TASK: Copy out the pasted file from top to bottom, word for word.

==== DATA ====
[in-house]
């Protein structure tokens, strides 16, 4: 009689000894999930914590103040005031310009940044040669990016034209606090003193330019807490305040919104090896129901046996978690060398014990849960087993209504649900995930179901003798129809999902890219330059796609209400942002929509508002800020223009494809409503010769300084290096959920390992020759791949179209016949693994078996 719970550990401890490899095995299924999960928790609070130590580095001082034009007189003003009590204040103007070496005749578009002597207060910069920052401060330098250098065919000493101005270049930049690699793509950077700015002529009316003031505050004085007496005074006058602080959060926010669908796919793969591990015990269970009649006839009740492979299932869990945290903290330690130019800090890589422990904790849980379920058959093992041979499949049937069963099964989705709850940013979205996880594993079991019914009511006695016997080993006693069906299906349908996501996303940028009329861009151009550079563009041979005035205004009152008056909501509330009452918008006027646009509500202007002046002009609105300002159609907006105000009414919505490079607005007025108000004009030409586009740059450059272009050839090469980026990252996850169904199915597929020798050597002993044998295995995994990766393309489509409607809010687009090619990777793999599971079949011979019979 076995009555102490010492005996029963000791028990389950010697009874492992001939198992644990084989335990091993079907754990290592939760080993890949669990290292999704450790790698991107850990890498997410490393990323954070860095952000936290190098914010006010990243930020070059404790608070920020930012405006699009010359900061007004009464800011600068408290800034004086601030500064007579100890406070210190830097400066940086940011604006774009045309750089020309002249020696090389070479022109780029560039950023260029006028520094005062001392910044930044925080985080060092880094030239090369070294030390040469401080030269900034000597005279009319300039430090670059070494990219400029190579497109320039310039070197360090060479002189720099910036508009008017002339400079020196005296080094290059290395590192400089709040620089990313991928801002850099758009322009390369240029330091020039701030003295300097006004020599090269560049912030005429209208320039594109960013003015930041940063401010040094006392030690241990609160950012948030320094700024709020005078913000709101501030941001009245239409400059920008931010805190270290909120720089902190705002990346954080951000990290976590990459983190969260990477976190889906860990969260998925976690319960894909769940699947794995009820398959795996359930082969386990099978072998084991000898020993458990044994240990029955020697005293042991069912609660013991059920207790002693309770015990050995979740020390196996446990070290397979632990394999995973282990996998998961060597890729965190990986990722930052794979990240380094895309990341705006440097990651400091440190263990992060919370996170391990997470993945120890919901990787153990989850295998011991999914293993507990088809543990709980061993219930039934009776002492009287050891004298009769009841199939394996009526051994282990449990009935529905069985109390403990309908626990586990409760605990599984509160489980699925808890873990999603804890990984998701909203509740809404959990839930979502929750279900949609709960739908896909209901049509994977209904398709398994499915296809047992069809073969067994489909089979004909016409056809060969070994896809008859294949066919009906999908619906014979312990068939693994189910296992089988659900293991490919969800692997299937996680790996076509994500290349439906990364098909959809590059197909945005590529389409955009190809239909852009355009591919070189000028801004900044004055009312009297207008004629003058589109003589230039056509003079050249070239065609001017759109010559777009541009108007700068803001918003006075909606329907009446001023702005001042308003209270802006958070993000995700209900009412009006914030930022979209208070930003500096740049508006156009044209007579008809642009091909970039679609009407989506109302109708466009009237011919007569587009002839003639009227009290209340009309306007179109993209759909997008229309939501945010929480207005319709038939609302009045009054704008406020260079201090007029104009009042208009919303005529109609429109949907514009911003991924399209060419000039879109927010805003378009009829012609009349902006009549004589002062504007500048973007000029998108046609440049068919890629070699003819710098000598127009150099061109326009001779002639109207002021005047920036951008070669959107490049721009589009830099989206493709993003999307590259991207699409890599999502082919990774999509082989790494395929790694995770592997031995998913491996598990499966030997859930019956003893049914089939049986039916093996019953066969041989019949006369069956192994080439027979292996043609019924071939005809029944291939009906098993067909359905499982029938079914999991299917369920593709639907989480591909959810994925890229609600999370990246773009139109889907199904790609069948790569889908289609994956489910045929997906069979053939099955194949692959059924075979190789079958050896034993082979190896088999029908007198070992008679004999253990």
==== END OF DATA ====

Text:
[in-house]
């Protein structure tokens, strides 16, 4: 009689000894999930914590103040005031310009940044040669990016034209606090003193330019807490305040919104090896129901046996978690060398014990849960087993209504649900995930179901003798129809999902890219330059796609209400942002929509508002800020223009494809409503010769300084290096959920390992020759791949179209016949693994078996 719970550990401890490899095995299924999960928790609070130590580095001082034009007189003003009590204040103007070496005749578009002597207060910069920052401060330098250098065919000493101005270049930049690699793509950077700015002529009316003031505050004085007496005074006058602080959060926010669908796919793969591990015990269970009649006839009740492979299932869990945290903290330690130019800090890589422990904790849980379920058959093992041979499949049937069963099964989705709850940013979205996880594993079991019914009511006695016997080993006693069906299906349908996501996303940028009329861009151009550079563009041979005035205004009152008056909501509330009452918008006027646009509500202007002046002009609105300002159609907006105000009414919505490079607005007025108000004009030409586009740059450059272009050839090469980026990252996850169904199915597929020798050597002993044998295995995994990766393309489509409607809010687009090619990777793999599971079949011979019979 076995009555102490010492005996029963000791028990389950010697009874492992001939198992644990084989335990091993079907754990290592939760080993890949669990290292999704450790790698991107850990890498997410490393990323954070860095952000936290190098914010006010990243930020070059404790608070920020930012405006699009010359900061007004009464800011600068408290800034004086601030500064007579100890406070210190830097400066940086940011604006774009045309750089020309002249020696090389070479022109780029560039950023260029006028520094005062001392910044930044925080985080060092880094030239090369070294030390040469401080030269900034000597005279009319300039430090670059070494990219400029190579497109320039310039070197360090060479002189720099910036508009008017002339400079020196005296080094290059290395590192400089709040620089990313991928801002850099758009322009390369240029330091020039701030003295300097006004020599090269560049912030005429209208320039594109960013003015930041940063401010040094006392030690241990609160950012948030320094700024709020005078913000709101501030941001009245239409400059920008931010805190270290909120720089902190705002990346954080951000990290976590990459983190969260990477976190889906860990969260998925976690319960894909769940699947794995009820398959795996359930082969386990099978072998084991000898020993458990044994240990029955020697005293042991069912609660013991059920207790002693309770015990050995979740020390196996446990070290397979632990394999995973282990996998998961060597890729965190990986990722930052794979990240380094895309990341705006440097990651400091440190263990992060919370996170391990997470993945120890919901990787153990989850295998011991999914293993507990088809543990709980061993219930039934009776002492009287050891004298009769009841199939394996009526051994282990449990009935529905069985109390403990309908626990586990409760605990599984509160489980699925808890873990999603804890990984998701909203509740809404959990839930979502929750279900949609709960739908896909209901049509994977209904398709398994499915296809047992069809073969067994489909089979004909016409056809060969070994896809008859294949066919009906999908619906014979312990068939693994189910296992089988659900293991490919969800692997299937996680790996076509994500290349439906990364098909959809590059197909945005590529389409955009190809239909852009355009591919070189000028801004900044004055009312009297207008004629003058589109003589230039056509003079050249070239065609001017759109010559777009541009108007700068803001918003006075909606329907009446001023702005001042308003209270802006958070993000995700209900009412009006914030930022979209208070930003500096740049508006156009044209007579008809642009091909970039679609009407989506109302109708466009009237011919007569587009002839003639009227009290209340009309306007179109993209759909997008229309939501945010929480207005319709038939609302009045009054704008406020260079201090007029104009009042208009919303005529109609429109949907514009911003991924399209060419000039879109927010805003378009009829012609009349902006009549004589002062504007500048973007000029998108046609440049068919890629070699003819710098000598127009150099061109326009001779002639109207002021005047920036951008070669959107490049721009589009830099989206493709993003999307590259991207699409890599999502082919990774999509082989790494395929790694995770592997031995998913491996598990499966030997859930019956003893049914089939049986039916093996019953066969041989019949006369069956192994080439027979292996043609019924071939005809029944291939009906098993067909359905499982029938079914999991299917369920593709639907989480591909959810994925890229609600999370990246773009139109889907199904790609069948790569889908289609994956489910045929997906069979053939099955194949692959059924075979190789079958050896034993082979190896088999029908007198070992008679004999253990």